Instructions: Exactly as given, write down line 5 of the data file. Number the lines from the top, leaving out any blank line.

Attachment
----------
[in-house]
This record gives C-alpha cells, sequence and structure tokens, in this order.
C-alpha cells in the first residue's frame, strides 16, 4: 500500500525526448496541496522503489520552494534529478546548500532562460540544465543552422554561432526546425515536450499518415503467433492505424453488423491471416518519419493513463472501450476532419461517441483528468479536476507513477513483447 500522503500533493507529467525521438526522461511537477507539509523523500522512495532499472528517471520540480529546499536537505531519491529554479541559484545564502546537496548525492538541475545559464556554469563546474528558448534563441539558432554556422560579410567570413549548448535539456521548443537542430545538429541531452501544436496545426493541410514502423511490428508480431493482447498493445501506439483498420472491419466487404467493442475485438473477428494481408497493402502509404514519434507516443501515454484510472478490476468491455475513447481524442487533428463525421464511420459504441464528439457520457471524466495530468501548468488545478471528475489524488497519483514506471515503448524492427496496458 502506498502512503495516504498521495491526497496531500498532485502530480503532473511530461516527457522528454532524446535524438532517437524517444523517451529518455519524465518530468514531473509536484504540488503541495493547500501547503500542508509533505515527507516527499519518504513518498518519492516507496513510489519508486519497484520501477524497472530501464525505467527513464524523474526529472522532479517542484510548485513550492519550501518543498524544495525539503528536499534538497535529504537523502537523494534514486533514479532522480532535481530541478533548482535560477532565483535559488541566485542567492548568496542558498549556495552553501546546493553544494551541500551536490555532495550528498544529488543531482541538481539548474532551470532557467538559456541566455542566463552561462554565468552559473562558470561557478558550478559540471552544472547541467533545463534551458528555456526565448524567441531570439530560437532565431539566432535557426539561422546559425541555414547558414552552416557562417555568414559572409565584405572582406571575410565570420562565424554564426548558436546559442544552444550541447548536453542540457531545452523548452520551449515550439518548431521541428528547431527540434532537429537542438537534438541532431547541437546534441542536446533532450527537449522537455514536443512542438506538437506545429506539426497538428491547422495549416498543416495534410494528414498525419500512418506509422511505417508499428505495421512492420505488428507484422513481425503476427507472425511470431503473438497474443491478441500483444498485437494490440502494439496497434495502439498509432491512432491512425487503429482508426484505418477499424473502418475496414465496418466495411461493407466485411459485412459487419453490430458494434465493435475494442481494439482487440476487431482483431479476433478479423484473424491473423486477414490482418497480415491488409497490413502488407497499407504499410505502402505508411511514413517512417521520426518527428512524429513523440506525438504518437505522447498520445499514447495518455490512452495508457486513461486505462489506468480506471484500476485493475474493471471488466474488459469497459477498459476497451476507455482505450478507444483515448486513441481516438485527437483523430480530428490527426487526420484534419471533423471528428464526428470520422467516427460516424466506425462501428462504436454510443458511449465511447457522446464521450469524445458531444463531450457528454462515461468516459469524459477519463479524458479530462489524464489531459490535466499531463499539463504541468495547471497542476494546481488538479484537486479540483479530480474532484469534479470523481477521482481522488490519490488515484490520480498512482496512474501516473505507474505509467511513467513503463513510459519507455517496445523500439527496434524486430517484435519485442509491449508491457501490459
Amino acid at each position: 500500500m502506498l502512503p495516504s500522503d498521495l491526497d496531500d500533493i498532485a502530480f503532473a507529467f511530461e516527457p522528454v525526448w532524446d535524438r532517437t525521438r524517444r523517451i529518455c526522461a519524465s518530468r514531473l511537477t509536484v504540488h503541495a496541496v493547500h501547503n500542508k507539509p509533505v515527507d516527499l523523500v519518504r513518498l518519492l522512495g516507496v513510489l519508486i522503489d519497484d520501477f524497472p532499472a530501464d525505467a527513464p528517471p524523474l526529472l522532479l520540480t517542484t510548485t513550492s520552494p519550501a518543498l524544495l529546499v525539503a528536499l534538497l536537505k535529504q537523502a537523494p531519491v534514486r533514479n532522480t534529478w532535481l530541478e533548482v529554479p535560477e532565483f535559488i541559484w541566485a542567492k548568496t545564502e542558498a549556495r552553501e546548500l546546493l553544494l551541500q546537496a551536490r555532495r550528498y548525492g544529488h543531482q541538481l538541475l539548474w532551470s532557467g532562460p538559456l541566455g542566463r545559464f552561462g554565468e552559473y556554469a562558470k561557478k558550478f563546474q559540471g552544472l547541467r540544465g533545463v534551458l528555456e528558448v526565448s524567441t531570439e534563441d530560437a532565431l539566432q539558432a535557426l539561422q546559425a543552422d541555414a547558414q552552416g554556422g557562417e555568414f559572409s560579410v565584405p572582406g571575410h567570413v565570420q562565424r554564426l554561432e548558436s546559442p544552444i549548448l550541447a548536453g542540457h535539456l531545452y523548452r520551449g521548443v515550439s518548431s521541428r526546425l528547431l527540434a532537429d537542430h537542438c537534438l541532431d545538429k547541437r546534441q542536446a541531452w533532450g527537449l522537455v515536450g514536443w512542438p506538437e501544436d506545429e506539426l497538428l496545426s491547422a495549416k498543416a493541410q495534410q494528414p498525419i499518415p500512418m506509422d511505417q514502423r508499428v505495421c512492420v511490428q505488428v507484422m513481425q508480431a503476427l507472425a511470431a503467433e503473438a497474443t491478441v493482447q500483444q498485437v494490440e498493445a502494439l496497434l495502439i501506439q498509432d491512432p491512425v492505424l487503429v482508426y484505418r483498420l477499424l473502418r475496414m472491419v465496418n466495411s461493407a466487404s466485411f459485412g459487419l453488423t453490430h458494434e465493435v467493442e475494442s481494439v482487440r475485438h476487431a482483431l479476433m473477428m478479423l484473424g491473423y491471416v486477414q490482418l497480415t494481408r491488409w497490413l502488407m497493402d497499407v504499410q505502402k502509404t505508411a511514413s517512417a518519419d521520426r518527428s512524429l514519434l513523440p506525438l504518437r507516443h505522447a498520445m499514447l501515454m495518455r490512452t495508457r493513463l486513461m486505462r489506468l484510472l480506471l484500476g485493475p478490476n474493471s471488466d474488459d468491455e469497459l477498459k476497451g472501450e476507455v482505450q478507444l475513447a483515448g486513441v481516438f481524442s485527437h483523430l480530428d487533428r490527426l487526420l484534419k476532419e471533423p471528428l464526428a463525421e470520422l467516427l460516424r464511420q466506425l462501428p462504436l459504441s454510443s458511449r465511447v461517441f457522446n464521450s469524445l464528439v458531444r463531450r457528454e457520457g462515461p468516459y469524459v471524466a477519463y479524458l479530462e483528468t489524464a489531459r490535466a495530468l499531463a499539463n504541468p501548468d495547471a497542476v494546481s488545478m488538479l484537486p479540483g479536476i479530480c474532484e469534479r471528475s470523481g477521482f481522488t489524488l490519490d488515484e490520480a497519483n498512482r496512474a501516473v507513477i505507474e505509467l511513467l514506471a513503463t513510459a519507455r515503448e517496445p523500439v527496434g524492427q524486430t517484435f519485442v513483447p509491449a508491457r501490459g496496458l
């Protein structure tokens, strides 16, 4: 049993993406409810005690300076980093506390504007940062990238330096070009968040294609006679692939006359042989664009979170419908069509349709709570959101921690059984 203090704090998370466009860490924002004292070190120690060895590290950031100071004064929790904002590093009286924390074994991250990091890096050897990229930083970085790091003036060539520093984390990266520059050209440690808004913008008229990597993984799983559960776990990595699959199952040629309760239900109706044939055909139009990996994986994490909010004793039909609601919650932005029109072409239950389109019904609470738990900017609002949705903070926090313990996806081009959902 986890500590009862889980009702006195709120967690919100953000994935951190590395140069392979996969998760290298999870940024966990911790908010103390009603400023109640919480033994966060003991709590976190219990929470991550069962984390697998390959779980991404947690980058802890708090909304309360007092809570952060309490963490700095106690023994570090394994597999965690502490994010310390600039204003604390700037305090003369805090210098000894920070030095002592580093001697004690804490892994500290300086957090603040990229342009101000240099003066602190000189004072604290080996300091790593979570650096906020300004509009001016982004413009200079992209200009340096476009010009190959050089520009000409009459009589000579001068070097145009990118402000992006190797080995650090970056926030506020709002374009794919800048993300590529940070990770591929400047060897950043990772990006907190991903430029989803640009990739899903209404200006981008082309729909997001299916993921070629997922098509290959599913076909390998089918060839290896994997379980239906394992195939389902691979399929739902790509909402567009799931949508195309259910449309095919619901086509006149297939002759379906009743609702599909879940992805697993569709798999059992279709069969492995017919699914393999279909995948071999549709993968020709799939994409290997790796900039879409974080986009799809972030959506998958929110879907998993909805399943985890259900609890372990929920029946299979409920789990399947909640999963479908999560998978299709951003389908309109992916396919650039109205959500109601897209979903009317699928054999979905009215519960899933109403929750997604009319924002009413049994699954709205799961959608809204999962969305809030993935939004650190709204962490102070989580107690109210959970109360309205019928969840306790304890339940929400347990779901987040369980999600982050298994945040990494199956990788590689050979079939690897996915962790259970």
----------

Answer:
């Protein structure tokens, strides 16, 4: 049993993406409810005690300076980093506390504007940062990238330096070009968040294609006679692939006359042989664009979170419908069509349709709570959101921690059984 203090704090998370466009860490924002004292070190120690060895590290950031100071004064929790904002590093009286924390074994991250990091890096050897990229930083970085790091003036060539520093984390990266520059050209440690808004913008008229990597993984799983559960776990990595699959199952040629309760239900109706044939055909139009990996994986994490909010004793039909609601919650932005029109072409239950389109019904609470738990900017609002949705903070926090313990996806081009959902 986890500590009862889980009702006195709120967690919100953000994935951190590395140069392979996969998760290298999870940024966990911790908010103390009603400023109640919480033994966060003991709590976190219990929470991550069962984390697998390959779980991404947690980058802890708090909304309360007092809570952060309490963490700095106690023994570090394994597999965690502490994010310390600039204003604390700037305090003369805090210098000894920070030095002592580093001697004690804490892994500290300086957090603040990229342009101000240099003066602190000189004072604290080996300091790593979570650096906020300004509009001016982004413009200079992209200009340096476009010009190959050089520009000409009459009589000579001068070097145009990118402000992006190797080995650090970056926030506020709002374009794919800048993300590529940070990770591929400047060897950043990772990006907190991903430029989803640009990739899903209404200006981008082309729909997001299916993921070629997922098509290959599913076909390998089918060839290896994997379980239906394992195939389902691979399929739902790509909402567009799931949508195309259910449309095919619901086509006149297939002759379906009743609702599909879940992805697993569709798999059992279709069969492995017919699914393999279909995948071999549709993968020709799939994409290997790796900039879409974080986009799809972030959506998958929110879907998993909805399943985890259900609890372990929920029946299979409920789990399947909640999963479908999560998978299709951003389908309109992916396919650039109205959500109601897209979903009317699928054999979905009215519960899933109403929750997604009319924002009413049994699954709205799961959608809204999962969305809030993935939004650190709204962490102070989580107690109210959970109360309205019928969840306790304890339940929400347990779901987040369980999600982050298994945040990494199956990788590689050979079939690897996915962790259970």